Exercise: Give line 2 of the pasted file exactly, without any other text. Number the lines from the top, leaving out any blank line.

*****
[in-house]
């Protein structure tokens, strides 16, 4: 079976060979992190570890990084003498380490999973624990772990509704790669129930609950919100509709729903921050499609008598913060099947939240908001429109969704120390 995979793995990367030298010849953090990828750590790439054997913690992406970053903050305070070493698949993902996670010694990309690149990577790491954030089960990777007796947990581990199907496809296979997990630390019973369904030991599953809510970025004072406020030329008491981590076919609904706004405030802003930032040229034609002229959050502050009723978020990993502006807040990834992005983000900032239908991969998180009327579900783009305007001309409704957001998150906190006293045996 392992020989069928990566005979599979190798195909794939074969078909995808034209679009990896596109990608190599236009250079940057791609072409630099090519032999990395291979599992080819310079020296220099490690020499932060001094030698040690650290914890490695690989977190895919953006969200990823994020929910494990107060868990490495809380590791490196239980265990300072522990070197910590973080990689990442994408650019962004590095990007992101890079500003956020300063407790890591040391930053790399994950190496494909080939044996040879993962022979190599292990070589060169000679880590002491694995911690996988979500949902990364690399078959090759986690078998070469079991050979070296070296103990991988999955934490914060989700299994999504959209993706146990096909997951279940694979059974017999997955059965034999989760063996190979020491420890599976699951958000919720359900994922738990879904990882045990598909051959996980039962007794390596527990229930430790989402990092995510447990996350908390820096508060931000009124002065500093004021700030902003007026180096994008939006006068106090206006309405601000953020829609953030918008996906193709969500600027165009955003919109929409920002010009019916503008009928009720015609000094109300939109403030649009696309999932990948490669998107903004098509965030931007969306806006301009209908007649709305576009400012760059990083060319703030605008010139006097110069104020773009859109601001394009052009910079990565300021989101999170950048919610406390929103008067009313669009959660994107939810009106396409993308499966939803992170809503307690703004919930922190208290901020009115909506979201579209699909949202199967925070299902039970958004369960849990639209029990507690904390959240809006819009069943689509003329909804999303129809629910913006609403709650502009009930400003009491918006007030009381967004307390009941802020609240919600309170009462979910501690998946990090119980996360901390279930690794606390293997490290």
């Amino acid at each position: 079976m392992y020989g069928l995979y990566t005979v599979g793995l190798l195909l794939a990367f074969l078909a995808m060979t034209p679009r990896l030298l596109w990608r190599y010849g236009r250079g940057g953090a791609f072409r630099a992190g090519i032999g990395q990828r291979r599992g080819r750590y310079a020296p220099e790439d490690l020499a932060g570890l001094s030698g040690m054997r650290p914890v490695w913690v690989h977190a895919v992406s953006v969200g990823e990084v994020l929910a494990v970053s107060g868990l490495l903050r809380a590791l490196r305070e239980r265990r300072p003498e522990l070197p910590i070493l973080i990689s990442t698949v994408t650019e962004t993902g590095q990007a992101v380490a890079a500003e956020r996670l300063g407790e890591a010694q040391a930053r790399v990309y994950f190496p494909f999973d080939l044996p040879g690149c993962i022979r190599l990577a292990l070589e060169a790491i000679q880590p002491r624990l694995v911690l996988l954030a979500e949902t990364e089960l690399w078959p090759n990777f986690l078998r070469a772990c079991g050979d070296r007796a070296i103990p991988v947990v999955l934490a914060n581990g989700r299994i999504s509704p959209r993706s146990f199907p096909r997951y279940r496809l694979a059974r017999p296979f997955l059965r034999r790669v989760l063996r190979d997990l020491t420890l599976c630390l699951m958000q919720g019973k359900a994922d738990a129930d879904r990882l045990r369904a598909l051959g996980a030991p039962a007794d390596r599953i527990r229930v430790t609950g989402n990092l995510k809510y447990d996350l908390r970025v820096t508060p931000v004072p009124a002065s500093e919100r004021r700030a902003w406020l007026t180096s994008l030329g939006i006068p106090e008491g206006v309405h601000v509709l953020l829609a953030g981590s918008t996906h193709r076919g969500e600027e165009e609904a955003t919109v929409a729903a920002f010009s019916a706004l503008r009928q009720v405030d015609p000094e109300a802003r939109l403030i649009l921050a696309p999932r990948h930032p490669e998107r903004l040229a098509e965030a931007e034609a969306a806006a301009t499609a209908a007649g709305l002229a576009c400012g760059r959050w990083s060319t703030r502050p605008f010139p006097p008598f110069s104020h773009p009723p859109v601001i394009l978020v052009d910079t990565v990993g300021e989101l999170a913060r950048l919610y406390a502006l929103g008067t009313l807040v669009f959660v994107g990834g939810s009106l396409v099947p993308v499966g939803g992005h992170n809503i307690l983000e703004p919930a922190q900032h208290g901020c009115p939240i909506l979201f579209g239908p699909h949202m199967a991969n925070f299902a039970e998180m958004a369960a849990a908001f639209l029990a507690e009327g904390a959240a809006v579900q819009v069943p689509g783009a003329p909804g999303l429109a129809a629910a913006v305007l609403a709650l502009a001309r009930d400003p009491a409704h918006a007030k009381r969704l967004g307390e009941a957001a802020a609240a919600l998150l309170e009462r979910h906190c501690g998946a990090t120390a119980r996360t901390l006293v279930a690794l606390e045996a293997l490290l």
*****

């Protein structure tokens, strides 16, 4: 079976060979992190570890990084003498380490999973624990772990509704790669129930609950919100509709729903921050499609008598913060099947939240908001429109969704120390 995979793995990367030298010849953090990828750590790439054997913690992406970053903050305070070493698949993902996670010694990309690149990577790491954030089960990777007796947990581990199907496809296979997990630390019973369904030991599953809510970025004072406020030329008491981590076919609904706004405030802003930032040229034609002229959050502050009723978020990993502006807040990834992005983000900032239908991969998180009327579900783009305007001309409704957001998150906190006293045996 392992020989069928990566005979599979190798195909794939074969078909995808034209679009990896596109990608190599236009250079940057791609072409630099090519032999990395291979599992080819310079020296220099490690020499932060001094030698040690650290914890490695690989977190895919953006969200990823994020929910494990107060868990490495809380590791490196239980265990300072522990070197910590973080990689990442994408650019962004590095990007992101890079500003956020300063407790890591040391930053790399994950190496494909080939044996040879993962022979190599292990070589060169000679880590002491694995911690996988979500949902990364690399078959090759986690078998070469079991050979070296070296103990991988999955934490914060989700299994999504959209993706146990096909997951279940694979059974017999997955059965034999989760063996190979020491420890599976699951958000919720359900994922738990879904990882045990598909051959996980039962007794390596527990229930430790989402990092995510447990996350908390820096508060931000009124002065500093004021700030902003007026180096994008939006006068106090206006309405601000953020829609953030918008996906193709969500600027165009955003919109929409920002010009019916503008009928009720015609000094109300939109403030649009696309999932990948490669998107903004098509965030931007969306806006301009209908007649709305576009400012760059990083060319703030605008010139006097110069104020773009859109601001394009052009910079990565300021989101999170950048919610406390929103008067009313669009959660994107939810009106396409993308499966939803992170809503307690703004919930922190208290901020009115909506979201579209699909949202199967925070299902039970958004369960849990639209029990507690904390959240809006819009069943689509003329909804999303129809629910913006609403709650502009009930400003009491918006007030009381967004307390009941802020609240919600309170009462979910501690998946990090119980996360901390279930690794606390293997490290």